Scientists Bio-Print Blood Vessels into Liver Tissue

In a large collaborative project, international scientists from five countries have laid the foundation to bio-printing a working human liver. Further research in this field could benefit regenerative medicine and help researchers analyze drug toxicity levels in blood samples.

3D and Bio-Printing Become More Important Each Day

3D printing is an ever-growing branch in the printing industry and the medical field is a key contributor to that fact. They even coined the term “bio-printing” to refer to everything that involves printing living organisms. Scientists expect to one day be able to print entire working organs, thus reducing the need for human donors and potentially saving millions of lives. Currently, they are struggling with some very significant issues which they have to overcome first.

In order to print organs, researchers not only have to come up with a way that lets them print cells and tissue that holds up but also, and here comes the problem, blood vessels that keep the tissue alive. Until recently, blood vessels quickly collapsed after being printed. But a team of researchers from Chile, Italy, Korea, Saudi Arabia, and the US has come up with a way to bio-print vascularized liver tissue. They released their findings in a study called “Bioprinted 3D vascularized tissue model for drug toxicity analysis” in the journal Biomicrofluids.

Scientists in California and China Achieve Breakthroughs in Bio-Printing

Earlier this year, scientists from University of California San Diego managed to bio-print a fully functional blood vessel network. By using homemade 3D printers they can print 3D microstructures that emulate biological tissues. With this technology, they are able to print blood vessels in a very short amount of time which is required in order to keep them “alive”.

Chinese scientists reportedly took it even a step further. In a major stem cell biotech breakthrough, a surgery team around Dr. Y James Kang is said to have successfully transplanted bio-printed blood vessels into a rhesus monkey.

“Sacrificial” Bio-Ink Is Essential for 3D-Bio-Printing Blood Vessels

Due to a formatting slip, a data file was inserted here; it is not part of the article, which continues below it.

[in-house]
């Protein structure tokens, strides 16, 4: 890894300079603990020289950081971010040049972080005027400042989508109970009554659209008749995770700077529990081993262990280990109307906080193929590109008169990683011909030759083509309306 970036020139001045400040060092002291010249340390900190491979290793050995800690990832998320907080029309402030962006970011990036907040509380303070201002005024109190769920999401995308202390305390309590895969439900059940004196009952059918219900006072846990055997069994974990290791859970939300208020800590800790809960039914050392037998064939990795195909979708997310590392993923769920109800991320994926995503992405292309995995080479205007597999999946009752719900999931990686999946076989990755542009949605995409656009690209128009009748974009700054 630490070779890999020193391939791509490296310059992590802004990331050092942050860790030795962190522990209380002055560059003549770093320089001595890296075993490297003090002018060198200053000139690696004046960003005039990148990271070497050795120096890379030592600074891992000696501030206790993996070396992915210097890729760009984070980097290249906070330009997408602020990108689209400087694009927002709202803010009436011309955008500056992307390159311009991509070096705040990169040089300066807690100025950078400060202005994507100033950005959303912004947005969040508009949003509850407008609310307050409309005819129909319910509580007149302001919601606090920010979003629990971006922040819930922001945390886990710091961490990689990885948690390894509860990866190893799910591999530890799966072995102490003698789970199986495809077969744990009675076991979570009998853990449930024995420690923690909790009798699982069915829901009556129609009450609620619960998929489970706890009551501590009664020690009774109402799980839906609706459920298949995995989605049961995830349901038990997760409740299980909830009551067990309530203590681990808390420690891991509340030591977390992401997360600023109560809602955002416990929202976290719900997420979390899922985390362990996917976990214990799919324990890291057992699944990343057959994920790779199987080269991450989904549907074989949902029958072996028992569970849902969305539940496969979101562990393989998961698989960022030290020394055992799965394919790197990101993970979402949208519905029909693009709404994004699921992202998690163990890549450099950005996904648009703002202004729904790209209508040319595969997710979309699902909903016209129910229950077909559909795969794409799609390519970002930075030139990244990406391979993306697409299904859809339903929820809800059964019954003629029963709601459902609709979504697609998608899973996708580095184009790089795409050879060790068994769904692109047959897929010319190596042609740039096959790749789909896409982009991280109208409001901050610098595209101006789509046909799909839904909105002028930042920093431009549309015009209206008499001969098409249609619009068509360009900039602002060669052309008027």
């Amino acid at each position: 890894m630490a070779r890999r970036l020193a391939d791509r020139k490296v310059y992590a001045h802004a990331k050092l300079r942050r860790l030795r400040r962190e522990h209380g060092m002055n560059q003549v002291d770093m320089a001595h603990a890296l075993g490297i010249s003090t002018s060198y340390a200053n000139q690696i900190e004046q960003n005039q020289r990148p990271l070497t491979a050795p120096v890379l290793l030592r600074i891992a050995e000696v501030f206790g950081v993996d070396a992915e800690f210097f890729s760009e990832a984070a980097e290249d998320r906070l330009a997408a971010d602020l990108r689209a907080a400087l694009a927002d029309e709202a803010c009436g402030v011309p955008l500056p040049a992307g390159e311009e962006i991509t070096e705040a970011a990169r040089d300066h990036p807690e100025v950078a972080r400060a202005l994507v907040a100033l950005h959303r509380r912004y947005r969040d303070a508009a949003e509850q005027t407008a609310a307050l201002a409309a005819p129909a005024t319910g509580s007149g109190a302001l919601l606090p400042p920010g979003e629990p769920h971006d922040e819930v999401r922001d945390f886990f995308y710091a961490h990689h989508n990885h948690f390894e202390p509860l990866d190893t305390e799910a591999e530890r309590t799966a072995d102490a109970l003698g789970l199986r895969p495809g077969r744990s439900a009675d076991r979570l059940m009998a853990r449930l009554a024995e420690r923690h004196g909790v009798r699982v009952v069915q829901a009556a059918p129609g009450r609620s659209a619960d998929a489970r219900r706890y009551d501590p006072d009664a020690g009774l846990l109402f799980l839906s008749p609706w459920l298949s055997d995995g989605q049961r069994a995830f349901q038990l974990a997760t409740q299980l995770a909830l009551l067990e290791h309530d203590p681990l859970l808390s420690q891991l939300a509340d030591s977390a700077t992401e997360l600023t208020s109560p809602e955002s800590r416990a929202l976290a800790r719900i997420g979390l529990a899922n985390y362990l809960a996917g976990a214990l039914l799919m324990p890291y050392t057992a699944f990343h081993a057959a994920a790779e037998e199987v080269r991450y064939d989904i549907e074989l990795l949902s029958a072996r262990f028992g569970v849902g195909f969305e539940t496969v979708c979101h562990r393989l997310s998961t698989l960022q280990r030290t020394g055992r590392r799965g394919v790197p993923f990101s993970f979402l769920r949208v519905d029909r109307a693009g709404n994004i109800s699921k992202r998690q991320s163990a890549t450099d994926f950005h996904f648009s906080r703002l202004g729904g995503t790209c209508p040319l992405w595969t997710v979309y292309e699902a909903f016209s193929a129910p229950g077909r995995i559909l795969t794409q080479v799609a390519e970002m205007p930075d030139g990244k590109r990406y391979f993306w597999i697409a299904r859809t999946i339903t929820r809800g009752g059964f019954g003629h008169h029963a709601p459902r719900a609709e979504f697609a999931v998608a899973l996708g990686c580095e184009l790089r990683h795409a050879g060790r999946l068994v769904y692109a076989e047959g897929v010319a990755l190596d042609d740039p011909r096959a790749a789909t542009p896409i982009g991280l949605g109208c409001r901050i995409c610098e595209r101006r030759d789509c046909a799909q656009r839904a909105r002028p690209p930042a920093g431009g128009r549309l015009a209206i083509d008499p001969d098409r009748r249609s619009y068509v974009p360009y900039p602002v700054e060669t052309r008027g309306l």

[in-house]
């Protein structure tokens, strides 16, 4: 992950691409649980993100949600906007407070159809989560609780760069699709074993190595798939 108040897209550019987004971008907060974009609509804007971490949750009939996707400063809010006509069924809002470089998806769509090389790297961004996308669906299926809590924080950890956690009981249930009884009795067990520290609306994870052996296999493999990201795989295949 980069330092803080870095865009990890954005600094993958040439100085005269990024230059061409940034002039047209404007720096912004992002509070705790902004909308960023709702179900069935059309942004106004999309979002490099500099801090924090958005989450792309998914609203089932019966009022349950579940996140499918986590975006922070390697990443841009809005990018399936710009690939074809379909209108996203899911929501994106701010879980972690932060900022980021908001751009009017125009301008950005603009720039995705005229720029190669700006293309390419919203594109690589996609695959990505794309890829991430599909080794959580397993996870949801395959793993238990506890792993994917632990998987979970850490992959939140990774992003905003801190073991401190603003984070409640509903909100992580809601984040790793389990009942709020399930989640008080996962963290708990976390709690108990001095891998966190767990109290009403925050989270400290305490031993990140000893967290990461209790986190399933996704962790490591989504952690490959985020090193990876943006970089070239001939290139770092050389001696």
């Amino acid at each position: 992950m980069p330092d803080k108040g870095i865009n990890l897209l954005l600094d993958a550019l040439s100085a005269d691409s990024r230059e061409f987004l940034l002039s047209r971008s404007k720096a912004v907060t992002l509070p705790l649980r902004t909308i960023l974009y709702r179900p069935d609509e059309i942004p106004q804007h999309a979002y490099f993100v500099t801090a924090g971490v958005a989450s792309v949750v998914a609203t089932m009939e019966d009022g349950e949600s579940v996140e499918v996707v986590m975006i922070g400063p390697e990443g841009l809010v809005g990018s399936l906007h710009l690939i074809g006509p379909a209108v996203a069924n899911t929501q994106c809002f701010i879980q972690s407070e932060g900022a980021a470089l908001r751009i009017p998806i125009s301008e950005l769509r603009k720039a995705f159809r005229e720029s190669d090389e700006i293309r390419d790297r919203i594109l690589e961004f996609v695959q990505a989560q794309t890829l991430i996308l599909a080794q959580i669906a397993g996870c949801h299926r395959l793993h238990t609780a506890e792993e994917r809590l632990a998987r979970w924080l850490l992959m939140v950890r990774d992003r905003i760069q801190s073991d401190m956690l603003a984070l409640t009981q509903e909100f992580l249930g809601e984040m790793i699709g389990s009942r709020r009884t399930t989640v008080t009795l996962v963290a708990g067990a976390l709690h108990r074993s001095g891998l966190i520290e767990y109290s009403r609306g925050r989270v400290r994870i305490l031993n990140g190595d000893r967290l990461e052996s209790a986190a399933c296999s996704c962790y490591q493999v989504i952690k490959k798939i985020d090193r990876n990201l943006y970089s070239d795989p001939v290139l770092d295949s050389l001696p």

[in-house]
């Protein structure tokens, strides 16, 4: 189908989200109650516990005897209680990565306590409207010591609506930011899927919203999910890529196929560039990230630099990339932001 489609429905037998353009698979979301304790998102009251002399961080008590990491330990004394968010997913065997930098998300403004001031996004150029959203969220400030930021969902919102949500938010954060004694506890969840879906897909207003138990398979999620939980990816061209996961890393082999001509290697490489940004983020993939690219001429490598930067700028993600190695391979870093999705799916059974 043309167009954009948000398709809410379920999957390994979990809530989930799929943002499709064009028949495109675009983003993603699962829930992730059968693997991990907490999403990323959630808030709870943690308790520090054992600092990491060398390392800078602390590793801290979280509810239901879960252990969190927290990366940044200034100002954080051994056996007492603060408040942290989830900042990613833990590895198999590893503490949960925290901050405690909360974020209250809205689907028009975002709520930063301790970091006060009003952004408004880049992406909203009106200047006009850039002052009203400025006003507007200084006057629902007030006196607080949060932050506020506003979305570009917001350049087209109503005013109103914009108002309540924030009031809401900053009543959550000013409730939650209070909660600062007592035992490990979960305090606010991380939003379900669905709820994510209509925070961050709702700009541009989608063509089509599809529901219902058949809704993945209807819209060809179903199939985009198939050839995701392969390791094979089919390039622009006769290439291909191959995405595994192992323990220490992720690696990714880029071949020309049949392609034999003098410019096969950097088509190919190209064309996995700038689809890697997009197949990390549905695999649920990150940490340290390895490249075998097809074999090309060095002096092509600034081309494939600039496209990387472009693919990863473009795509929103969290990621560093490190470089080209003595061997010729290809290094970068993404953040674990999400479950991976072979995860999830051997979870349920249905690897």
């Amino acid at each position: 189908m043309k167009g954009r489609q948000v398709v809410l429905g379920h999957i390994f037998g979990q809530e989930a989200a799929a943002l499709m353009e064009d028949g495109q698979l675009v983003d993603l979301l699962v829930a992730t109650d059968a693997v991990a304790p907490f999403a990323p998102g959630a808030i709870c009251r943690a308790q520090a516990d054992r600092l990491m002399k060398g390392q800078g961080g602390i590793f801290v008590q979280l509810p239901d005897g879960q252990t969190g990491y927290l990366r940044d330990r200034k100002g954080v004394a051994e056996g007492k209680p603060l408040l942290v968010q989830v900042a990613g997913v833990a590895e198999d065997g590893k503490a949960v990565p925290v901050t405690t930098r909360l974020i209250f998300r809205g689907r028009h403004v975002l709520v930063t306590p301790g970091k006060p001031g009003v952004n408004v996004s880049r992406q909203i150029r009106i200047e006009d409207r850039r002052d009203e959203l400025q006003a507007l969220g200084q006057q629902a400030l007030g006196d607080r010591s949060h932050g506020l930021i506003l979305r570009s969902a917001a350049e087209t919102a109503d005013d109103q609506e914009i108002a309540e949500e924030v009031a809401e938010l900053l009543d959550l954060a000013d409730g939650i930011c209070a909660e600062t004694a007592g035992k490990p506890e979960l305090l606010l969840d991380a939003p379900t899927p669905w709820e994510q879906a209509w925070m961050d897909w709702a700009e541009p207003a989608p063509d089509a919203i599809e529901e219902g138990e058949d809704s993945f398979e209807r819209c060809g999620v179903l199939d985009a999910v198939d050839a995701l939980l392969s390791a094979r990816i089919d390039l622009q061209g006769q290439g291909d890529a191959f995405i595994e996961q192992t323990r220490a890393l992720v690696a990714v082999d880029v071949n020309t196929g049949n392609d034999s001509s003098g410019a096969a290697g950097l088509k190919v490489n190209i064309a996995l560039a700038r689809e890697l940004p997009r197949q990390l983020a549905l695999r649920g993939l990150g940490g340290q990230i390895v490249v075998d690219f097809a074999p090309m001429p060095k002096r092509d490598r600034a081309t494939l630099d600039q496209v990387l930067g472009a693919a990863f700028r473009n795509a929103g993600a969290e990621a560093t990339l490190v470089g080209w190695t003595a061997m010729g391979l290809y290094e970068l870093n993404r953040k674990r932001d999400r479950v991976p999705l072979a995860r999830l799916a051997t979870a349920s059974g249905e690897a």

Using a special “sacrificial” bio-ink, more accurate drug testings are made possible with the vascularized liver tissue they bio-printed. Harvard Medical School instructor and researcher Su Ryon Shin explains: “Most drug test models use a two-dimensional (2D) monolayer cell tissue or a 3D tissue, but without this network. Our bodies are actually composed of a 3D construct with a vascular network, not composed of (just) single cells.”

Sacrificial bio-ink is a material that can be washed away. It is essential in printing complex microchannel tubes into tissue, hence vital for bio-printing artificial blood vessels. Shin added:

“We are using human cells, and when we developed this technique we [did so in a way that let us] easily change the cell type, using maybe a patient’s primary cell or their endothelial cells and we can [potentially] create a human-specialized tissue model.”

The Future Is Bright for Bio-Printing

Although scientists are currently working with very basic artificial liver tissues, they could already make some substantial discoveries. For instance they found out that the endothelial layer of the tissue delays drug diffusion response times.

We are excited to see when we’re finally able to bio-print fully functional human organs. Hopefully we will see a lot about bio-printing at drupa 2020.

What do you think bio-printing is used for best? When do you think, we’ll see the first bio-printed liver? Tell us in the comments!

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